Hard going for Lazy River
by Kelly Feser Eells
As Casitas Municipal Water District reviewed bids submitted
for the construction of an approved alternative swimming facility
- the "Lazy River" - the Ventura Audubon Society, with
support from the Ventura-based Environmental Defense Center,
was appealing to Superintendent Steve Bennett's office for "timely
In a letter dated Oct. 20, 2002, Audubon Society President Neil
Ziegler recounted his organization's frustrations with the district
and its interpretation of the 1970 Lake Casitas General Recreation
Development Plan; frustrations, he explained, that have been
mounting since the approval of the Blue Heron Water Playground
in the mid-1990s.
"The district claimed an exemption to the California Environmental
Quality Act" for that project, said Ziegler. "This
exemption, CEQA Section 15303, specifies 'accessory structures
including garages, carports, patios, swimming pools, and fences.'
These are obvious references to residential, non-commercial structures
but this and other CEQA exemptions have been narrowly defined
in (subsequent) court decisions."
A "joint challenge (issued by the Audubon Society and the
EDC) to the Lazy River proposal," said Ziegler, prompted
the district to perform a "limited Mitigated Negative Declaration"
- approved Sept. 11 - "covering only this," the third
phase of the so-called water park project.
He notes that, while the MND was forwarded to the Los Angeles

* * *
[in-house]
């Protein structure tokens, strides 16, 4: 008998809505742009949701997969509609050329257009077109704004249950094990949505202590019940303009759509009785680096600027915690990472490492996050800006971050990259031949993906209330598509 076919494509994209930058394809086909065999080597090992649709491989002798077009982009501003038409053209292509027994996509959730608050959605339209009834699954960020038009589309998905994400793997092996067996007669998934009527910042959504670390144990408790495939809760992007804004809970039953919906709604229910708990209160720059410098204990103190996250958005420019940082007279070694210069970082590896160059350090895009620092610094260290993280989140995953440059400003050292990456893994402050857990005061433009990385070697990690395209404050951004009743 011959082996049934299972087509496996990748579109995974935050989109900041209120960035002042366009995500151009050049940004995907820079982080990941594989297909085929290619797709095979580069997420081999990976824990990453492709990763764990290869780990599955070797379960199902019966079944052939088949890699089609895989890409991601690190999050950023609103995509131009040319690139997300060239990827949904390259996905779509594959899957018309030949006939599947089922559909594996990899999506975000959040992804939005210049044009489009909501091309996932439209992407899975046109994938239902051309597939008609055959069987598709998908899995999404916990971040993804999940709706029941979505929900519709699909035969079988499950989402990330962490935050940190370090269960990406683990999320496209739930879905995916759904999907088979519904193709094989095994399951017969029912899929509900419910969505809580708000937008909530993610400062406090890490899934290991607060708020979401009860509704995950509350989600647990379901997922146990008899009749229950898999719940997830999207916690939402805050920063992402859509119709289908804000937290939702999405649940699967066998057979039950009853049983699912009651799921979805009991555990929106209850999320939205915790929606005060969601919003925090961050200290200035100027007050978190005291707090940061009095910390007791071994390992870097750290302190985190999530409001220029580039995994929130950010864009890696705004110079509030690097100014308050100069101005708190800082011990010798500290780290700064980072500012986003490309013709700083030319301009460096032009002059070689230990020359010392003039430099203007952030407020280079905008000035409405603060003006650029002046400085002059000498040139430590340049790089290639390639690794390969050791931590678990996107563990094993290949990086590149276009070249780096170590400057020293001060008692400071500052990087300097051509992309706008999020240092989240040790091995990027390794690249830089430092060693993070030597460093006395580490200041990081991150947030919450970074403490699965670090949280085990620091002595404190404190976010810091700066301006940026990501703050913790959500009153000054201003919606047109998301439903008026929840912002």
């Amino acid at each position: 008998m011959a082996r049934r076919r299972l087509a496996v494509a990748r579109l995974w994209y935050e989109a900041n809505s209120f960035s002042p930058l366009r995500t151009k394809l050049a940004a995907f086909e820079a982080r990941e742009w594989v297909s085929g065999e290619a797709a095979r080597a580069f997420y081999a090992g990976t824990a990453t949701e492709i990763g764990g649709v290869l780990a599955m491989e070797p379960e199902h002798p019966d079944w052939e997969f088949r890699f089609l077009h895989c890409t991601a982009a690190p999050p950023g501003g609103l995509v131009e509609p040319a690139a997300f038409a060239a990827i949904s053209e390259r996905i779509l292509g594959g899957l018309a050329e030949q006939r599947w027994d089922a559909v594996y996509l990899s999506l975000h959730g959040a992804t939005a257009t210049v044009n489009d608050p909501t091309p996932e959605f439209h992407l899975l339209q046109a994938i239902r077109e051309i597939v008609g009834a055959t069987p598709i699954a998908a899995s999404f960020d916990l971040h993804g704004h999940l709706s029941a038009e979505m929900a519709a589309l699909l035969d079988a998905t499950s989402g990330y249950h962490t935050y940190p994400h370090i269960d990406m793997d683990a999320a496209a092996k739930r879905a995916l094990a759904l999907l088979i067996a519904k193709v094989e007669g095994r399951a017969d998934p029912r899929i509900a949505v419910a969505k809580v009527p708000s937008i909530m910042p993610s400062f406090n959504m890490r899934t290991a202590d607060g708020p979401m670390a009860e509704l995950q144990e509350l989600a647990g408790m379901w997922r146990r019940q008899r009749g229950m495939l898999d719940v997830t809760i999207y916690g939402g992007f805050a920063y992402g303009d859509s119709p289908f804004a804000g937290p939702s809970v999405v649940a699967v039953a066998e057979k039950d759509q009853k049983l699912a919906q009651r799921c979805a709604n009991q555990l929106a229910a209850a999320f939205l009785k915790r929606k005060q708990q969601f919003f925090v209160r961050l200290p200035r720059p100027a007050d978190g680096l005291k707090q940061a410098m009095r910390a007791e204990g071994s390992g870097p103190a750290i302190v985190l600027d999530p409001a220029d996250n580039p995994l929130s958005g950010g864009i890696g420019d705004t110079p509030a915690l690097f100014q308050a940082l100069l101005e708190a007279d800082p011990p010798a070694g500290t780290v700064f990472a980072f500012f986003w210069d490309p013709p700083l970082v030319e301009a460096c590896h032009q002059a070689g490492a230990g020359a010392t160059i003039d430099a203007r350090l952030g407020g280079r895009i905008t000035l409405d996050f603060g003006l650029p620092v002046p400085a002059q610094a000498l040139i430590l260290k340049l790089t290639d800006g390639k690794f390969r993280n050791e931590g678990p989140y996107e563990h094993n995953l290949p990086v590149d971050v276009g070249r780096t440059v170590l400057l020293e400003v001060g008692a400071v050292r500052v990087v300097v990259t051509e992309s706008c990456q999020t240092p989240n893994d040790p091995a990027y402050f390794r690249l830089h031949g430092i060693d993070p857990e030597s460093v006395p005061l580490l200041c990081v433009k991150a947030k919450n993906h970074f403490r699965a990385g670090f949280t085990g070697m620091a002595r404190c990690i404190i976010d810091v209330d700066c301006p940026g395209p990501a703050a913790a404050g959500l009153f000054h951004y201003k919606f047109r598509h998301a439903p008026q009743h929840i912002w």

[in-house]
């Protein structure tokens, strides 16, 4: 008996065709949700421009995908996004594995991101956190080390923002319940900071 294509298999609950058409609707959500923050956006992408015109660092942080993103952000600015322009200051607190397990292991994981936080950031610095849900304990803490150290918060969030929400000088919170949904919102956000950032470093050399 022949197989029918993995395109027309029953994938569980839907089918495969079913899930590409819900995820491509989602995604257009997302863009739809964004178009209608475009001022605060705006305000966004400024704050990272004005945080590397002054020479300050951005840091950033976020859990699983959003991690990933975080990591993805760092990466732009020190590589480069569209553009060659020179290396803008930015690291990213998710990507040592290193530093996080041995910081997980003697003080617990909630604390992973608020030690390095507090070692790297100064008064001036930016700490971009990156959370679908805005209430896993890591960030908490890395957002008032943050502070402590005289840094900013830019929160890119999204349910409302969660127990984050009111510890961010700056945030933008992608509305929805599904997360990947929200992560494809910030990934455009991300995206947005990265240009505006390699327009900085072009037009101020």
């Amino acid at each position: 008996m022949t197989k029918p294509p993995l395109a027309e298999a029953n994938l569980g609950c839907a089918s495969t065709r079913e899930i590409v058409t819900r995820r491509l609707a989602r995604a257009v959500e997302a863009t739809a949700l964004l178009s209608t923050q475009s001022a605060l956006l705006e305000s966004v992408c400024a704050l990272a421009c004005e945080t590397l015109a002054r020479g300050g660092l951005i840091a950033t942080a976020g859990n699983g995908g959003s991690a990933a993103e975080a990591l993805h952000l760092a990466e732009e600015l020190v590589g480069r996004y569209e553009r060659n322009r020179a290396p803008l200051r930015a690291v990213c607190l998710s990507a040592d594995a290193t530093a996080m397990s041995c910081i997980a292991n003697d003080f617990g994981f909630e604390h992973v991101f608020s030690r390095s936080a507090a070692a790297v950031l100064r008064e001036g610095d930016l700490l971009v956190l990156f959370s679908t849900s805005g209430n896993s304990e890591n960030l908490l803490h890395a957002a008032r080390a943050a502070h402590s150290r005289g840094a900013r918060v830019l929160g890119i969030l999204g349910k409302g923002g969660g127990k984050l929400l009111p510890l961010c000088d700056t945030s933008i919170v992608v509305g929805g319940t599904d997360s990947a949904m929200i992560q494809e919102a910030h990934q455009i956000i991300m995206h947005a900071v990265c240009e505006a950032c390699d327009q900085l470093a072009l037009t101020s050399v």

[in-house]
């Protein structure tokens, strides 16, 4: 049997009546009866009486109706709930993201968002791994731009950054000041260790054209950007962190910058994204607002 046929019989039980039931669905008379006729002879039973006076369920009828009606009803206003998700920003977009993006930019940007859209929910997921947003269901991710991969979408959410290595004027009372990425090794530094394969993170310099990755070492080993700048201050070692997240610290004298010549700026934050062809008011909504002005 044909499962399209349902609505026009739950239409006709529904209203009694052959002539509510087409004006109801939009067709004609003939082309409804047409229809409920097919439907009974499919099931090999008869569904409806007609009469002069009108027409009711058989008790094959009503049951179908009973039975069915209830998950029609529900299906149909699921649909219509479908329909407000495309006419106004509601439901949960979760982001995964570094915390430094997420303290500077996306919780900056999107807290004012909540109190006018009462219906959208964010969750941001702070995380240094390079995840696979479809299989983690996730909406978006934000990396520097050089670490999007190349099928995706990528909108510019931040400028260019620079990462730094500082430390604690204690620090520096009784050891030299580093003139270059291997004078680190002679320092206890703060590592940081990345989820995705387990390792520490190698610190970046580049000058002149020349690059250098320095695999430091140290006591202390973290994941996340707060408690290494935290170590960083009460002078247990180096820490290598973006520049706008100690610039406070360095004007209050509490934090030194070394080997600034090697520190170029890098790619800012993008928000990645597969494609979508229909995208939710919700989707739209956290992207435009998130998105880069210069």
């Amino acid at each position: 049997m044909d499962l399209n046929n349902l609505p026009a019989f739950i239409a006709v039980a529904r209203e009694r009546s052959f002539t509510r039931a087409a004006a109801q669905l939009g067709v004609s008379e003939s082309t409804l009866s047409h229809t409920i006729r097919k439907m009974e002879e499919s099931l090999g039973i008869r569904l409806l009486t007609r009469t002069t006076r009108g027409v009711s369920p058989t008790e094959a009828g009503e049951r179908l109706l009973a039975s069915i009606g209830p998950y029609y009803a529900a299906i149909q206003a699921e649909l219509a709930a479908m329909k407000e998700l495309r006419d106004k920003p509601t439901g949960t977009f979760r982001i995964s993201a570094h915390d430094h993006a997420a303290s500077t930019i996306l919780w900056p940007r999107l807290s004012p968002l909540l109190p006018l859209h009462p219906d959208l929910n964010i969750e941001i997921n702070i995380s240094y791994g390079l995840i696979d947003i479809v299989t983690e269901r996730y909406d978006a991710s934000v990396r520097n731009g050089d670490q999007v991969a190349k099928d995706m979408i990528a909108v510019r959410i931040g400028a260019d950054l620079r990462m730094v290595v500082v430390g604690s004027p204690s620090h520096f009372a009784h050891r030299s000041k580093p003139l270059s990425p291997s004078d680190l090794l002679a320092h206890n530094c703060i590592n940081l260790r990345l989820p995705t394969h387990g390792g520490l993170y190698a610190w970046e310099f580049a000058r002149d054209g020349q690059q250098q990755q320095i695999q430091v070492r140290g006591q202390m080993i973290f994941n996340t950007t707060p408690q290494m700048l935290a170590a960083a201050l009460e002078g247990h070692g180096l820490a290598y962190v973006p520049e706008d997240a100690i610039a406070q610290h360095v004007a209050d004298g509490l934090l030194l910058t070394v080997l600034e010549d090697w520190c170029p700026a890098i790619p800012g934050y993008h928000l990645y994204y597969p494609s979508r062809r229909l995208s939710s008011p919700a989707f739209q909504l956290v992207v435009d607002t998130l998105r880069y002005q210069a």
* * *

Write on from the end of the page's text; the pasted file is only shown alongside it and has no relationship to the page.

Regional Water Quality Control Board and California's Department
of Fish and Game, "both have stated their lack of jurisdiction
over this property" and declined review. The County of Ventura
was also invited to submit comments, but it, too, "claims
no jurisdiction or enforcing authority."
The Audubon Society has also appealed to, and is currently awaiting
reply from: Sen. Jack O'Connell; Congressman Elton Gallegly;
Sen. Barbara Boxer; Sen. Diane Feinstein; and Ventura County
Grand Jurist Thomas Black.
In the meantime, the project was released for bid and, on Oct.
23, district board directors voted unanimously to award Caliber
Pools, an Azusa, Calif.-based firm, the contract for its construction.
Director Jim Coultas points out that, in addition to submitting
one of the lower bids (coming in somewhat under the projected
$1 million estimate), "Caliber appears to be better"
all-around, with a résumé that includes pool projects
for both the 1984 Olympics and California State University-Northridge.
Most channelized or, "lazy," rivers have a uniform
depth of 3 feet, and safety codes dictate that their width be
a minimum of 15 feet. Many have what is known as a "family
friendly" entry, which does double duty as both inner tube
pickup point and lounging area. Because Caliber's was a generalized
proposal, "any director will be welcome" to offer specific
design input as staff negotiates the contract and the project
While a summer 2003 opening would be "ideal," Coultas
adds, "Obviously, we'd rather have it done right than fast."
© 2002 The Ojai Valley News
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